A meta-analysis of over 600 transcendental meditation (TM) studies showed that TM effectively treated anxiety, with the most significant effects observed in individuals with the highest anxiety levels.

Meditation can also help reduce reliance on prescription medication for anxiety management. In a study of military personnel affected by PTSD or another anxiety disorder, half of the group participated in a daily meditation session while a control group did not. After one month, 84% of the TM group patients had stabilized, decreased, or ceased medications, compared with 59% of patients in the control group. Only 11% of patients in the TM group increased their medication dosage than nearly 41% of patients in the control group.

 

4. Improve symptoms of stress-related conditions

If you've ever experienced conditions like fibromyalgia or irritable bowel syndrome (IBS), you may have noticed symptoms tend to pop up or worsen when you're stressed.

Shifting awareness to the present moment and immediate surroundings seems to help shift mental bandwidth away from intrusive anxious thoughts, helping halt your body's response to those stressors. One study found that meditation improved fibromyalgia symptoms and another showed that mindfulness-based stress reduction improved irritable bowel syndrome (IBS) symptoms.

 

5. Reduce healthcare costs

The benefits of meditation go beyond mental health; it turns out meditation can actually save you money!

A 14-year study comparing over 2,800 people found that those who meditated saw their healthcare costs drop by 11% after one year of meditating, and after five years, their payments had dropped by 28% annually. Healthcare costs didn't significantly change for the non-meditating group (who was matched for age, gender, and region).

 

6. Keep your brain sharp

If you want to improve your focus, make better decisions, and stay sharp as you age, consider meditation a gym for your mind.

Research has found that long-term mindfulness meditation promotes improved executive functioning and the ability to sustain attention. One study even found that just four sessions of meditation training enhanced participants' ability to maintain concentration.

Another review of twelve studies found that meditation increased attention, memory, and mental processing speed in older volunteers, suggesting that meditation can help mitigate age-related cognitive decline.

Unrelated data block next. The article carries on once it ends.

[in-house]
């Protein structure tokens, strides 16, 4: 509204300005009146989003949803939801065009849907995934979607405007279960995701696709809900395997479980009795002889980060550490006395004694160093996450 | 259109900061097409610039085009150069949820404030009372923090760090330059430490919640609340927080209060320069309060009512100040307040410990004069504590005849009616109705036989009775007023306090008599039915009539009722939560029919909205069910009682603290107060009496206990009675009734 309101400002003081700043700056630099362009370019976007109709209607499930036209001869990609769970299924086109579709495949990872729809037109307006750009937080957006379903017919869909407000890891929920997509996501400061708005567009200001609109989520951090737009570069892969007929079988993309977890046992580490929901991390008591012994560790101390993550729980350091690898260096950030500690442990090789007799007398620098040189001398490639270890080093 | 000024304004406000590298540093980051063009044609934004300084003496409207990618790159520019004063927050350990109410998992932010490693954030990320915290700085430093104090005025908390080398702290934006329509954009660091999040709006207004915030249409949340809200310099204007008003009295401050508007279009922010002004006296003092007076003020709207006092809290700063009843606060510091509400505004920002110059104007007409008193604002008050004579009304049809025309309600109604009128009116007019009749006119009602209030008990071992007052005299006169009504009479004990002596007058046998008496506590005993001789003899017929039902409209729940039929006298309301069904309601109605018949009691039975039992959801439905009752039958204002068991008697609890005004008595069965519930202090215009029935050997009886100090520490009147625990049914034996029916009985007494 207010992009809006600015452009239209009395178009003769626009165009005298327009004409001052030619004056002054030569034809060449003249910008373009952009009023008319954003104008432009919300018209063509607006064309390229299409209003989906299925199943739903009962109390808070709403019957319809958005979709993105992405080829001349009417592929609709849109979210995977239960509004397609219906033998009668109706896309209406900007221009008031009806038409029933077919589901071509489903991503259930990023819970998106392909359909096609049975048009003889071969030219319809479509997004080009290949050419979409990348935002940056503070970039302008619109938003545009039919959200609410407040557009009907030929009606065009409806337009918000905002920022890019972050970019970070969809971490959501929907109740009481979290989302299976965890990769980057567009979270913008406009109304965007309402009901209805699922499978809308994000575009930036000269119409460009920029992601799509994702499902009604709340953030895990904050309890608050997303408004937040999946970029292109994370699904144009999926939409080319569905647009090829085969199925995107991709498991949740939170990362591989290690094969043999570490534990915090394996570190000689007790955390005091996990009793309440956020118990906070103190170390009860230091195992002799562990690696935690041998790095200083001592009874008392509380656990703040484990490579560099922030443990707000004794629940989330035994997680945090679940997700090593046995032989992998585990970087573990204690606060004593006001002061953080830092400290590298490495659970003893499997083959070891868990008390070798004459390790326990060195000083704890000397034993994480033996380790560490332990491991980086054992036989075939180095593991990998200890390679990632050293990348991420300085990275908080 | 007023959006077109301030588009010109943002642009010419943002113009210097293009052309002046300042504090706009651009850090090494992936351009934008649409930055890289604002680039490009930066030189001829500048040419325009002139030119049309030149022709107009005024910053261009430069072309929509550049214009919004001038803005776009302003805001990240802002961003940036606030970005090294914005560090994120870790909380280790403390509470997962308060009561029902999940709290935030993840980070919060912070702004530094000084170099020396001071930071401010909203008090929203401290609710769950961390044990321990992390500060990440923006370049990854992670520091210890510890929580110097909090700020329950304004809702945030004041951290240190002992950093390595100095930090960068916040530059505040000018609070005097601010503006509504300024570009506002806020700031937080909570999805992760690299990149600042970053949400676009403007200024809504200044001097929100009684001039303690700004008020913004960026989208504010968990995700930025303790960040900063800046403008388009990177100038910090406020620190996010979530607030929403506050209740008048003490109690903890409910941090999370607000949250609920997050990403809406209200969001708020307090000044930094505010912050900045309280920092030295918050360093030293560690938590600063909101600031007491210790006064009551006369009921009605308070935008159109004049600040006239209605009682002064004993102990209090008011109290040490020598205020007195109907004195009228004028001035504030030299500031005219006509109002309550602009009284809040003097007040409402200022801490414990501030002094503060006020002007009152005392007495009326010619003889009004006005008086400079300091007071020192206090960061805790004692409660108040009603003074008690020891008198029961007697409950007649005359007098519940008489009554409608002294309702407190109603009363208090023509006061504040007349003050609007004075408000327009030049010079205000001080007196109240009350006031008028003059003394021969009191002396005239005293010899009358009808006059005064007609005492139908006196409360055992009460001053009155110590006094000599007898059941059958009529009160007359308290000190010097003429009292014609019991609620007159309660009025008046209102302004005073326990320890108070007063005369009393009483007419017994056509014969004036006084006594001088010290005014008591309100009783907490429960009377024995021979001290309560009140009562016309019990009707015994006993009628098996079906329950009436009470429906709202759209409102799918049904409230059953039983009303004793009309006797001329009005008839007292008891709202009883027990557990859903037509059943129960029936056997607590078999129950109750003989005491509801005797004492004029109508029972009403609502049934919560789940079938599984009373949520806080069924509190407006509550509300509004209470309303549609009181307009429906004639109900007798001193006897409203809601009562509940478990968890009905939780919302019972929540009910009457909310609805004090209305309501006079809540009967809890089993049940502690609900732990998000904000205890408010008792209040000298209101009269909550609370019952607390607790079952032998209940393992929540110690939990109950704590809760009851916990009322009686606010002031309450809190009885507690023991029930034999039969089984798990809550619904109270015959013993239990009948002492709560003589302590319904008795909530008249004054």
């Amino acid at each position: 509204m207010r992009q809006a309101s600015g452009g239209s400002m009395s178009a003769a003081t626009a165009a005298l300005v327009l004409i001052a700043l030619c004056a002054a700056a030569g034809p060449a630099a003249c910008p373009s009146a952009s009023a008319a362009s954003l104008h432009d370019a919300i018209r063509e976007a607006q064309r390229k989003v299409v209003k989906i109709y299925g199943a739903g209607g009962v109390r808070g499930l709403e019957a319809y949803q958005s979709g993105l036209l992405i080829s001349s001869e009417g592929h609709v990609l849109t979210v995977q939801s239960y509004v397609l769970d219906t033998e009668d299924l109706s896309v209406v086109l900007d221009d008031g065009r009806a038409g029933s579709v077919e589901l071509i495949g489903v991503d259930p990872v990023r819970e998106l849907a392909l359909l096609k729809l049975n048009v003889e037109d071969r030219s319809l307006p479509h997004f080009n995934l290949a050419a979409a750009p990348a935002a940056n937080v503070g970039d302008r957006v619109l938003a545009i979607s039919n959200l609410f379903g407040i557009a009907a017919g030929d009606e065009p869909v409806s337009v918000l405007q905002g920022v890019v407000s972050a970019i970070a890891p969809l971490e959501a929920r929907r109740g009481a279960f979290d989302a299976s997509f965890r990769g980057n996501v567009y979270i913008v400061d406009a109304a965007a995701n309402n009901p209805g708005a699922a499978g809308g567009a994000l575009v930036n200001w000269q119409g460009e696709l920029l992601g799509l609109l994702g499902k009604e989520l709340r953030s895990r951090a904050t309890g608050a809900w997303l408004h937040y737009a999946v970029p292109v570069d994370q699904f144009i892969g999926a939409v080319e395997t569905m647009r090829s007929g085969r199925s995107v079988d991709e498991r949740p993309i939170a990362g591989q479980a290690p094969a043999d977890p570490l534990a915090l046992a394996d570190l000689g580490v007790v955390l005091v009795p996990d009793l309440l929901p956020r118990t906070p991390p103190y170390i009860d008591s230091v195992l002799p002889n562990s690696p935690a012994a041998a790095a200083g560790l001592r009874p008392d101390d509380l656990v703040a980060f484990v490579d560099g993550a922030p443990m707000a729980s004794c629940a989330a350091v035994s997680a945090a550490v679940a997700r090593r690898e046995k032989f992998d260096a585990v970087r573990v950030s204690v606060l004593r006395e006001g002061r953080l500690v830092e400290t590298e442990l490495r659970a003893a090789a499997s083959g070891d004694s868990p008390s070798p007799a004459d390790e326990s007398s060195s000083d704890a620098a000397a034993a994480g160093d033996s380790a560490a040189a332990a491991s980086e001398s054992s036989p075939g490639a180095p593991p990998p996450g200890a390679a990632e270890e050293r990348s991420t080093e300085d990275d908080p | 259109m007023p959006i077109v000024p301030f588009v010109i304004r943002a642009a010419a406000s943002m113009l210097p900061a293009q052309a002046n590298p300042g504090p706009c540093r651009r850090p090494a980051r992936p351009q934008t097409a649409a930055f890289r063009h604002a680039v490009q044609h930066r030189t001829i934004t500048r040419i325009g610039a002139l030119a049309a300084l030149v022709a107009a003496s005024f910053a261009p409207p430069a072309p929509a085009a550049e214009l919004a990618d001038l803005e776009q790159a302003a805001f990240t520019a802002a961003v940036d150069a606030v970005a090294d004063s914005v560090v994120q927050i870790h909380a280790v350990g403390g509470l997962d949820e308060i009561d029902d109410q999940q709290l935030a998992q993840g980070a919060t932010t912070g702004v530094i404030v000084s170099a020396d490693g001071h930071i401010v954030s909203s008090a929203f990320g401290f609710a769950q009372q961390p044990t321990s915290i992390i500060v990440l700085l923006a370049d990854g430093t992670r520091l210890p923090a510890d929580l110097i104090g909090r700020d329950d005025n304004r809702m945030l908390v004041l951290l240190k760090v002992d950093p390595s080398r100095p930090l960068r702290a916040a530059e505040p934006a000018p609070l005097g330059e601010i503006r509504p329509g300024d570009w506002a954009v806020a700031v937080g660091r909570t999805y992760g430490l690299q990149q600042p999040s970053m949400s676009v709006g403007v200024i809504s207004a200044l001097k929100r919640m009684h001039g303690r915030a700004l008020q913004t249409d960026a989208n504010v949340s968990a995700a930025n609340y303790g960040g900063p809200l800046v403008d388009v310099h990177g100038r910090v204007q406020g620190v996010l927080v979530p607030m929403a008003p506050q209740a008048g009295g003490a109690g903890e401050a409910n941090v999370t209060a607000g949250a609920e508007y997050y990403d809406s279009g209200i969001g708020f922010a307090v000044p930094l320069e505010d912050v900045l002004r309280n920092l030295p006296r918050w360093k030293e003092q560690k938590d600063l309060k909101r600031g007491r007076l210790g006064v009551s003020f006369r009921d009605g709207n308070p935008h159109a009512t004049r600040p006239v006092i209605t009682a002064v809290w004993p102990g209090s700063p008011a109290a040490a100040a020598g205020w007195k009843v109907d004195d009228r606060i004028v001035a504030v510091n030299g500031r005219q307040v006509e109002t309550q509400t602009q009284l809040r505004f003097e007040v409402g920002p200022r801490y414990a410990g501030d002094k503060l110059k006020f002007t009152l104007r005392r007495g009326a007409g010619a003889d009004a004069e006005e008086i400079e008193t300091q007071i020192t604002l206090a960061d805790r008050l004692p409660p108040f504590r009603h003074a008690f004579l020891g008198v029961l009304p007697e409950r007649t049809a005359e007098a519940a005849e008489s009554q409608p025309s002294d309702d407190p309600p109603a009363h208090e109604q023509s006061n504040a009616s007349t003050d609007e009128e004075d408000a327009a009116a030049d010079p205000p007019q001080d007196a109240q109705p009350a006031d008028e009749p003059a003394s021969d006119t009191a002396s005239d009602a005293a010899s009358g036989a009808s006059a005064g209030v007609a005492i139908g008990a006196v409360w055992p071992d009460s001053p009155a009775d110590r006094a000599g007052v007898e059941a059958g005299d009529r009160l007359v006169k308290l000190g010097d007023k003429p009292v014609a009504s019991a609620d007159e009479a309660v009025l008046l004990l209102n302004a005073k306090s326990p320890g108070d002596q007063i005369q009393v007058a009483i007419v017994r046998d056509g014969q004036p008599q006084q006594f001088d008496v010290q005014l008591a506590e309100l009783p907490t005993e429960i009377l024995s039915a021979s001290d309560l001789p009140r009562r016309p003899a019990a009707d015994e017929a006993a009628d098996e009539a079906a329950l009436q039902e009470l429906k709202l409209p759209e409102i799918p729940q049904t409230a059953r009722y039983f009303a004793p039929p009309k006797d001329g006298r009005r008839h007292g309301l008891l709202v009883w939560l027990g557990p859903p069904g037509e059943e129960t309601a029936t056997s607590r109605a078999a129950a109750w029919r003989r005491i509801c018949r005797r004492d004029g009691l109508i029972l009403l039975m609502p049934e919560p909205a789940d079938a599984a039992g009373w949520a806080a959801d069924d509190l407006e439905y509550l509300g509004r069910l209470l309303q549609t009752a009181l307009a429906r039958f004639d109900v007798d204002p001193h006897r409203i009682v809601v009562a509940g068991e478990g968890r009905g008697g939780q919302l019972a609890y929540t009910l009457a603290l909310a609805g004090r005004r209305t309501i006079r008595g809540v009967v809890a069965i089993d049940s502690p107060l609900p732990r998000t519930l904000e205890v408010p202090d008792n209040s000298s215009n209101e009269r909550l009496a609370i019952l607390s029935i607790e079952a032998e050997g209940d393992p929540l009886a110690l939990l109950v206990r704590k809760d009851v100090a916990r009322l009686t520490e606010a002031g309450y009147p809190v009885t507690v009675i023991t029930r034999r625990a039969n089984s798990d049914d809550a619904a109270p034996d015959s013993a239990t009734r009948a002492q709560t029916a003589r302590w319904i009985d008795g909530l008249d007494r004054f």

7. Mitigate chronic pain

Ever have a coach or fitness instructor tell you the pain is all in your head? Well, they may have been right – at least partially. Although our nerves send our brains signals about what's physically happening to our body, our brain can essentially decide whether to turn the volume up or down on those signals. Meditation seems to help the brain dial down the volume.

Several studies have shown that participants who meditate can better cope with pain – and even experience reduced pain – when exposed to the same painful stimuli. A large study of 3,500 participants found that those who meditated habitually reported less pain within their lives.

Another study observed brain activity as participants experienced a painful stimulus. Participants who had gone through four days of mindfulness meditation training reported less sensitivity to pain and showed increased activity in the brain centers known to control pain.

 

8. Reduces blood pressure

Stress puts the body into "fight-or-flight" mode, which constricts blood vessels and creates strain for the heart. While this helps increase alertness, our bodies aren't meant to sustain this stressful state long-term.

Several studies have shown that meditation can reduce blood pressure, which reduces the risk of heart attack and heart failure.

 

Closing Thoughts

Meditation is a simple practice that can have far-reaching effects on your quality of life. While it might feel impossible to set aside five or ten minutes a day for a meditation practice, most of us spend much longer than that scrolling on our phones each day.

If you're new to meditation, it doesn't have to feel intimidating or boring. Some people find it helpful to use guided online audio meditations or apps like Calm or Headspace, while others prefer silence, white noise, or soft music. Whatever calls to you, remember to start small and work your way up when you're ready. It may just be the best gift you give yourself this year.